Plan(t) for Autumn!

Hummingbird hawk moth © Derek Moore

August is underway and as the days shorten a little more, we make our way through the final weeks of Summer. This month, there are steps you can take that will help to ensure your garden continues to offer sustenance for wildlife as we head into Autumn, as well as some preparation for next year’s growth.

Read on for our top tips on what to do, see and plant this August and September to help pollinators in your garden! 

What to do: 

  • Take note of where the gaps are and plant/sow now to fill the gaps next year (see what to plant)
  • Leave seed heads on lavender, verbena, sunflower and teasel for birds
  • Stop deadheading roses now so that they grow hips which birds and other small mammals love
  • Ensure bird feeders and water baths are not hidden by encroaching vegetation – they need to be in clear /open view to protect birds from predators
  • Turn compost heap
  • Clean bird feeders/water baths with extra care this month – remove old seed and wash/ scrub thoroughly with dilute salt water and rinse well. The feeders will have been busy in recent months and disease can spread rapidly on poorly maintained feeders in hot weather. Dry water baths completely in the sun prior to refilling with water (drying kills some viruses which need moisture to survive).
  • Build a log pile and/or hibernaculum ready for autumn hibernation for bees, toads, slow worms etc.

What to see:

August’s Species of the Month is the Hummingbird hawkmoth (Macroglossum stellatarum). A Summer visitor to the UK from Southern Europe, it has a grey-brown body and forewings, a black and white spotted ‘tail’ and orange hind wings. This day-flying, expert hoverer is so named due to the excellent impersonation it does of its avian counterpart - using its proboscis (a long feeding tube) to reach nectar, its wings beat so rapidly that they produce an audible hum and an orange blur.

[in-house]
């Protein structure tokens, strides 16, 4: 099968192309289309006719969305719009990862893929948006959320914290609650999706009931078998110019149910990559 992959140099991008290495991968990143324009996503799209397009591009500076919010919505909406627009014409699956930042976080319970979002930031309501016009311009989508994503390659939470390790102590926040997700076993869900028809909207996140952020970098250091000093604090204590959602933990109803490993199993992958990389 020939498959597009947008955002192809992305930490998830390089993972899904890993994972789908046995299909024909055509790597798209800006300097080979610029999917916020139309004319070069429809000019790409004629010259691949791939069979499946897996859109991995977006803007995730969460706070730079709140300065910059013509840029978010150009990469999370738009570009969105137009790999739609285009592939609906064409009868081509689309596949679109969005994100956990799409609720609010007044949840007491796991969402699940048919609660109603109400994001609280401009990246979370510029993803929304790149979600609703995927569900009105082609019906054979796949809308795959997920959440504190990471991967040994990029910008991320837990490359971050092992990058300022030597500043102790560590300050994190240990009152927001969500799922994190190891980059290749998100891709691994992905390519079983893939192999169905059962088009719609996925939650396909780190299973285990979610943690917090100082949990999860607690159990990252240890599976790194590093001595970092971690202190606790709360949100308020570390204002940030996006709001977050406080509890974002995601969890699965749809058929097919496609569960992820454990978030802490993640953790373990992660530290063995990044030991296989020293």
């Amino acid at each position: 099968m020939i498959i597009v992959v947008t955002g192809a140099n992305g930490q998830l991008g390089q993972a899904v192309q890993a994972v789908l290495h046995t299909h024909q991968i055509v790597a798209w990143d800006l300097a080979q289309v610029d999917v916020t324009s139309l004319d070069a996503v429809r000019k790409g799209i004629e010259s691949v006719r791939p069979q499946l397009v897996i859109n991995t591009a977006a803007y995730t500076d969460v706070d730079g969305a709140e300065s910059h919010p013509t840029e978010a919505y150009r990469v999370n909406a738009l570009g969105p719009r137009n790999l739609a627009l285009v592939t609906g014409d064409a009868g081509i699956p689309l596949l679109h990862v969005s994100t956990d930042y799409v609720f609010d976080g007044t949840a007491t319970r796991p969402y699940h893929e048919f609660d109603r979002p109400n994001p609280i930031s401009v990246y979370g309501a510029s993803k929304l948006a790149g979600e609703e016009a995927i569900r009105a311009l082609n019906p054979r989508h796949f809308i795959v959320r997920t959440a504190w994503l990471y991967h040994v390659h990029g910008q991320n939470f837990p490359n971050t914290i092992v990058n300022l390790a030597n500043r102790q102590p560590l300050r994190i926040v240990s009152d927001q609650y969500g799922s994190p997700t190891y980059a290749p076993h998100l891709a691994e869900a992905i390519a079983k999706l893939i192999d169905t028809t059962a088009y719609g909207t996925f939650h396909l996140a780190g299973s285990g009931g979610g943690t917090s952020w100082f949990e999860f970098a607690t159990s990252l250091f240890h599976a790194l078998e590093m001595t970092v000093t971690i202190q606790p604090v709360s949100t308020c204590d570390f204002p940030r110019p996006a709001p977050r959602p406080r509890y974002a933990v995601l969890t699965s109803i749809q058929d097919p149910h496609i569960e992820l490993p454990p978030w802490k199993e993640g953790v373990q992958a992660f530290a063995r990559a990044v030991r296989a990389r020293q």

Also look out this month for the Cinnabar moth, with its vivid red and black colouring; the Magpie moth, with striking black and yellow spots on white wings; and the Holly blue butterfly which, as the name suggests, is a pretty bright blue. Fluffy, gingery-brown carder bees feeding on flowers, lacewings seeking out aphids and hover flies with their deceptive yellow and black stripes will all be visible at this time. You may also notice swallows begin to group together prior to their winter migration.

What to plant: 

  • Forget me nots are great for shade and ground cover
  • Wild carrot needs a sunny, well drained area. Sow directly where you want them to grow
  • Seeds of flowers such as English marigold (Calendula - Indian Prince variety), cornflower, nigella, scabious, salvia and salad burnet can all be planted this month
  • Rowan, Willow, Birch and field maple trees can be purchased and planted this month
  • Apple (Malus) and Cherry trees (Prunus) can be purchased and planted this month. Dwarf varieties may be available to grow in a container if you have a small space